Links from this article:Original post on ImpactAlpha
Originally posted on ImpactAlpha, Ryan is a the Principal of RGL Strategic, co-founder of CanadaHelps and a member of Founder’s Only.
A couple of years ago, I headed up the social entrepreneurship and social finance efforts at the BMW Foundation in Berlin. As I got to know more and more social innovation organisations, big and small, I started to notice an unsettling trend. Organisations in the sector were failing to attract and retain talent with some of the hard skills that are absolutely fundamental to succeeding and scaling - skills like strategy and finance.
I was curious if this was a broader, global trend or just something that was happening in Germany and so wanted explore further. I got in touch with my friends at UnLtd in the UK, and it turns out this was something they had been thinking about a lot too. We teamed up to find out more and called this the Talent Project: an assessment of challenges, opportunities, and trends in social innovation. The initiative scanned more than 50 intermediaries - foundations, social investors, accelerators and incubators - across 20 countries and four continents.
Interestingly, and in retrospect, perhaps not surprisingly, many of these organisations saw similar trends and shared the common concern that our sector is under-investing in talent. This is not simply a question of salaries, although this plays a role. It’s also largely a matter of how actively we in the social impact sector focus on attracting, retaining and developing talent and, also how we go about sharing lessons. What started as a small initiative to explore this issue grew and began to spin-off related projects like a work secondment program for staff between organisations and a coordinated push through a variety of thought pieces and a final report. In light of this, I wanted to take the opportunity to share five ideas about how we, as social innovators, can attract and retain the best and the brightest.
1. Recruit the unusual suspects
As I write this, I’m on the train from Berlin to Leipzig where one of Germany’s top business schools is hosting its first summit on social entrepreneurship and impact investing. I’m moderating a panel but I’m also armed with a stack of business cards and hoping to recruit some bright interns for some of the social innovation organisations I work with. Business students have, in my experience, been particularly receptive to the idea of solving some of the world’s biggest problems, but are chronically underexposed to the work we do. I include engineering and computer science students in this category too.
It’s really excited me to hear from some business students who passed over jobs in management consulting and investment banking in favour of roles in social innovation, and glad to see how this is becoming less of a fringe decision than when I was in business school ten years ago.
2. Water the saplings - the seeds are already sown
Consider the findings of “Millennials and Money,” a 2014 study from Merrill Lynch’s Private Banking and Investment Group.
It found that Millennials — those born between roughly 1980 and 2000 — are the generation most willing to trade financial return for greater social impact. With these values already in place, it should be easy for us to get people excited about the chance to work alongside us. But we need to be active about this and sell talented people on the opportunity and on our vision.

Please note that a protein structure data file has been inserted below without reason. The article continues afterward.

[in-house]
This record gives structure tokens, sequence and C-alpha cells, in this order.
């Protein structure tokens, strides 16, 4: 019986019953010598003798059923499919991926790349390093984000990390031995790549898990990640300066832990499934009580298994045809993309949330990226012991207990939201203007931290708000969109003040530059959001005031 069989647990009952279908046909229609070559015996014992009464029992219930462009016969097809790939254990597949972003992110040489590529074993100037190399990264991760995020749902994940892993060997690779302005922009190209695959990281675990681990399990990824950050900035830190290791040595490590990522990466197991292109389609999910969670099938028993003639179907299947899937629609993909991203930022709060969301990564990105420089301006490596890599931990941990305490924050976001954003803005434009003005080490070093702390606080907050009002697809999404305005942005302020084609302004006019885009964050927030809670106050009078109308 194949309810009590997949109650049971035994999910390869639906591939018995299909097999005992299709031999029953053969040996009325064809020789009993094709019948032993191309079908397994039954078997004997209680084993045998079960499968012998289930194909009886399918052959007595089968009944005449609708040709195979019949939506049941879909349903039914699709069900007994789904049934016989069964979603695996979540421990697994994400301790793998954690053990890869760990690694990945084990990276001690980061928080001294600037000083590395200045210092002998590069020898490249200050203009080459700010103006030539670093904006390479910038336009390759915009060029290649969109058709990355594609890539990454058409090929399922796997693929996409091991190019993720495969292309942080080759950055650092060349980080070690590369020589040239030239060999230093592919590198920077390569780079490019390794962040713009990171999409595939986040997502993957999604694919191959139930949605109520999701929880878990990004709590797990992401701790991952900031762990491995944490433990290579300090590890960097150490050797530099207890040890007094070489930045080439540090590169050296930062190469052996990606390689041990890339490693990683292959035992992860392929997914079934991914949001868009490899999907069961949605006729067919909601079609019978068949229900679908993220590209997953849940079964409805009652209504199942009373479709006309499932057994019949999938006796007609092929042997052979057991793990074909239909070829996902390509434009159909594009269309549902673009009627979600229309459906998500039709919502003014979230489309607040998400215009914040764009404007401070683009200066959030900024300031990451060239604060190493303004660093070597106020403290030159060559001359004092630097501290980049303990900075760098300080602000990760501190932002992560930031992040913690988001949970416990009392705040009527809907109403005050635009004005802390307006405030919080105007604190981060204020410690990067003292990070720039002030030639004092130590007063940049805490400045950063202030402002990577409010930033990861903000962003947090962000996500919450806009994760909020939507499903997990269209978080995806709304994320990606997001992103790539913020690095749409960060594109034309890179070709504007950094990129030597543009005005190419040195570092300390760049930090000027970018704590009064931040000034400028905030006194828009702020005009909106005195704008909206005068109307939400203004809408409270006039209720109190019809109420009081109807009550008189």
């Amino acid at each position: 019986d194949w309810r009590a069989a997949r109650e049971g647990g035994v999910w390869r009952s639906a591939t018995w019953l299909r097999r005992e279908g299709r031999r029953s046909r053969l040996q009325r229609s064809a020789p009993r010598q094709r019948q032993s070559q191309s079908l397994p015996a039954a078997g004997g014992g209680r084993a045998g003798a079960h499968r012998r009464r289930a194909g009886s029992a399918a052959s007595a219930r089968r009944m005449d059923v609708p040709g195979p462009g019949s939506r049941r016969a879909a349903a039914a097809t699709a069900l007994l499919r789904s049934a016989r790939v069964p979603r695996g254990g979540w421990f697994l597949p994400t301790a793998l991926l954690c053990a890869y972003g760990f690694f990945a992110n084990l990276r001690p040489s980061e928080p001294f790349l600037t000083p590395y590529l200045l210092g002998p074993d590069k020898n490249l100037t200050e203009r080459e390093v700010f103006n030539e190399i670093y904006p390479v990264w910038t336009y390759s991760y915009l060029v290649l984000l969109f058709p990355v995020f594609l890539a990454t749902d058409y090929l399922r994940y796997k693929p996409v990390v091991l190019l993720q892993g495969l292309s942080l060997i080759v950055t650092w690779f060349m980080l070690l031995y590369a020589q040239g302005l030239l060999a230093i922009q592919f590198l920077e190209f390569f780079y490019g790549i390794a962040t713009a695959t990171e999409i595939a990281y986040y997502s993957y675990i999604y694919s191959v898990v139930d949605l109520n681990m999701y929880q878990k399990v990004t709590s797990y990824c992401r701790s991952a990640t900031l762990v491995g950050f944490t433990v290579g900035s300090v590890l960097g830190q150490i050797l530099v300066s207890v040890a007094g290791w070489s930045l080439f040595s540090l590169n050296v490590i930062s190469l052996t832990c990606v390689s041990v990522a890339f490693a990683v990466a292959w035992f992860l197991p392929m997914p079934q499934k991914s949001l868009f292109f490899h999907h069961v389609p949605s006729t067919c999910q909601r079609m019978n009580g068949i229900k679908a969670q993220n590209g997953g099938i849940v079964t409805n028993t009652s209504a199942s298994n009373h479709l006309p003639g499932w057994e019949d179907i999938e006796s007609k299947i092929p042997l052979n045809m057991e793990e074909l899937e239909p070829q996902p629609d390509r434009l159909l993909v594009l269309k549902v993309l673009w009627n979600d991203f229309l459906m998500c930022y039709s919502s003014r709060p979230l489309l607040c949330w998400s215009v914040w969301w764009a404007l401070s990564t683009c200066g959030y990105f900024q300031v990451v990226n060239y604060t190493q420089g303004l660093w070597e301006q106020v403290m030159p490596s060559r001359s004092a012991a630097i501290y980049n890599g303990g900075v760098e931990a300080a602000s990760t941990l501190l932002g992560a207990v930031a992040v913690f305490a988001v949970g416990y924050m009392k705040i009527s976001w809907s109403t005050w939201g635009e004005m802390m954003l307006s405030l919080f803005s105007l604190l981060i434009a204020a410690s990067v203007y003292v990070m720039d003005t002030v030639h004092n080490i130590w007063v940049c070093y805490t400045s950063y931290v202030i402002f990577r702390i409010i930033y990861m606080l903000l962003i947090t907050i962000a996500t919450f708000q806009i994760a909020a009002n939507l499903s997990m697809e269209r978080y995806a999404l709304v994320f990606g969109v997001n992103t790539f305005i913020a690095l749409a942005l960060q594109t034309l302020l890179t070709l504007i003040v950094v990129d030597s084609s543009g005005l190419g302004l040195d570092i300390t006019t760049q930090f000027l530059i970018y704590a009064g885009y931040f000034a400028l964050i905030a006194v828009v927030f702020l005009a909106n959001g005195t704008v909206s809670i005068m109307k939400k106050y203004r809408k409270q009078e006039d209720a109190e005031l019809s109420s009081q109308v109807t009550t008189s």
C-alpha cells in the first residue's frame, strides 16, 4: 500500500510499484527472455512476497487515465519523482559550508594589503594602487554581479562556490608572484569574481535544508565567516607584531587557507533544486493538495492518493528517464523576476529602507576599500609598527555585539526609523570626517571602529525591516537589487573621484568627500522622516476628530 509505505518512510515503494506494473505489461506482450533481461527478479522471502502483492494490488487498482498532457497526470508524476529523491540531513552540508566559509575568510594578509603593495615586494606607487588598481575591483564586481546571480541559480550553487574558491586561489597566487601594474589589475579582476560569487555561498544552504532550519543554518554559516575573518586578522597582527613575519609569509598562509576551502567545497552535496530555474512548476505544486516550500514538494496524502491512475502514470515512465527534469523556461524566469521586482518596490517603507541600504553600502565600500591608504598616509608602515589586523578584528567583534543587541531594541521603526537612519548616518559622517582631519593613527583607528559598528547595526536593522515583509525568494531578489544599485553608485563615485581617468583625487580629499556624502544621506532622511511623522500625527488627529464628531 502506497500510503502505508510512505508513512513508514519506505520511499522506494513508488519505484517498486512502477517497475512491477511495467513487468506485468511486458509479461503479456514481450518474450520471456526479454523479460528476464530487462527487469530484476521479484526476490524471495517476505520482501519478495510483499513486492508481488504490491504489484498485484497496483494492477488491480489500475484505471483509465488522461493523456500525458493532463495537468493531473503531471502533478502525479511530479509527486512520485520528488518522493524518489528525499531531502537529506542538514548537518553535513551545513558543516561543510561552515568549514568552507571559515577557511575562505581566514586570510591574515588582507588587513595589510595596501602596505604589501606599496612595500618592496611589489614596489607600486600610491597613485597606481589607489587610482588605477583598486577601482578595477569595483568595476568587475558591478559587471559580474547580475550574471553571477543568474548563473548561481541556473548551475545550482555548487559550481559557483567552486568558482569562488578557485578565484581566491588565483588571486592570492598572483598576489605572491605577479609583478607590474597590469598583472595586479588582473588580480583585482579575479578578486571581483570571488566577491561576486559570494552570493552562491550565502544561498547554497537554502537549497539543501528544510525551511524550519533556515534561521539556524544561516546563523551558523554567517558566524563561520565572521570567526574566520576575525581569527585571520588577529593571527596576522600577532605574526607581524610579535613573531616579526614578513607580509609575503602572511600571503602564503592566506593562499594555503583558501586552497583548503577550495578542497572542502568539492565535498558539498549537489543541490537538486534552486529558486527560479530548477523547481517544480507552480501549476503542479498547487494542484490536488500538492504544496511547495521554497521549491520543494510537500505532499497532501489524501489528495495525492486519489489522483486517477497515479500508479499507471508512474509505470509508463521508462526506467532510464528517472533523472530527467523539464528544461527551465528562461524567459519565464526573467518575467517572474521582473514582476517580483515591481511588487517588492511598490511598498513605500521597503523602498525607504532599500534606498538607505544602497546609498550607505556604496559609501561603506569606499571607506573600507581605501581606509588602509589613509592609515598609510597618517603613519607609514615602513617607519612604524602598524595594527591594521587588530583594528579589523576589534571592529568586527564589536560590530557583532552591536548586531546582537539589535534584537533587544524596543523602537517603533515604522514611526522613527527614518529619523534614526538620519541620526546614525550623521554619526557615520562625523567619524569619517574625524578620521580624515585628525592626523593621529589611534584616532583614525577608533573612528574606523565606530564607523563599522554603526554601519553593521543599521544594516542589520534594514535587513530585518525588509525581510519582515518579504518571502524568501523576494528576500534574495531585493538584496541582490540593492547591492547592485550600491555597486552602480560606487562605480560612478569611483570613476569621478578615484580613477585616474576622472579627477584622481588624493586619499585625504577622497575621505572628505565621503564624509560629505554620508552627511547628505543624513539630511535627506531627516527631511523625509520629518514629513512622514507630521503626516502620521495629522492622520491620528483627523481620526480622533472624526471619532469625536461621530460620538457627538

3. Pay more, hire fewer
Pay is a classic complaint in the social innovation sector and it drives me crazy to see how low-paying roles multiply at many organisations. Aside from starving junior employees the attention they need and deserve, putting all kinds of lifestyle strains on employees, and creating negative outcomes from high turnover to burnout, the pay issue is fraught with problems. I will choose a lean, well-paid team over an army of poorly-paid workers any day and know that the productivity of the former will massively outstrip that of the latter, without driving the lean team into the ground. This has worked for business visionaries ranging from Henry Ford to Michael Dell and it’s something we need to get serious about too.
4. Share stories and lessons
The onus is on us to start collaborating more to share our best talent attraction and retention practices; to bring talent to the top of the agenda at conferences and other forums where we get together to exchange; to commission and conduct research; and to write about our experiences.
5. Show what success looks like
I have a silver bullet I use when I want to get people excited about what can be achieved. It’s a three-and-a-half-minute video on YouTube and it has the power to transform any room. Have a look yourself at this piece about Project Daniel and see if you’re not fired up (and not a little bit misty-eyed).
Our sector is full of generous, civically-minded leaders who give so much of themselves already for the greater good - let’s remember that our passion is infectious and give the next generation a peek into the exciting things that are happening in our world.
Now, more than ever, we need to get the best minds working on the colossal problems we are facing globally. It’s heartening to know that the generation that is now coming of leadership age recognises that purpose is more important than profit. Now let’s work hard to enable that generation to take its best shot.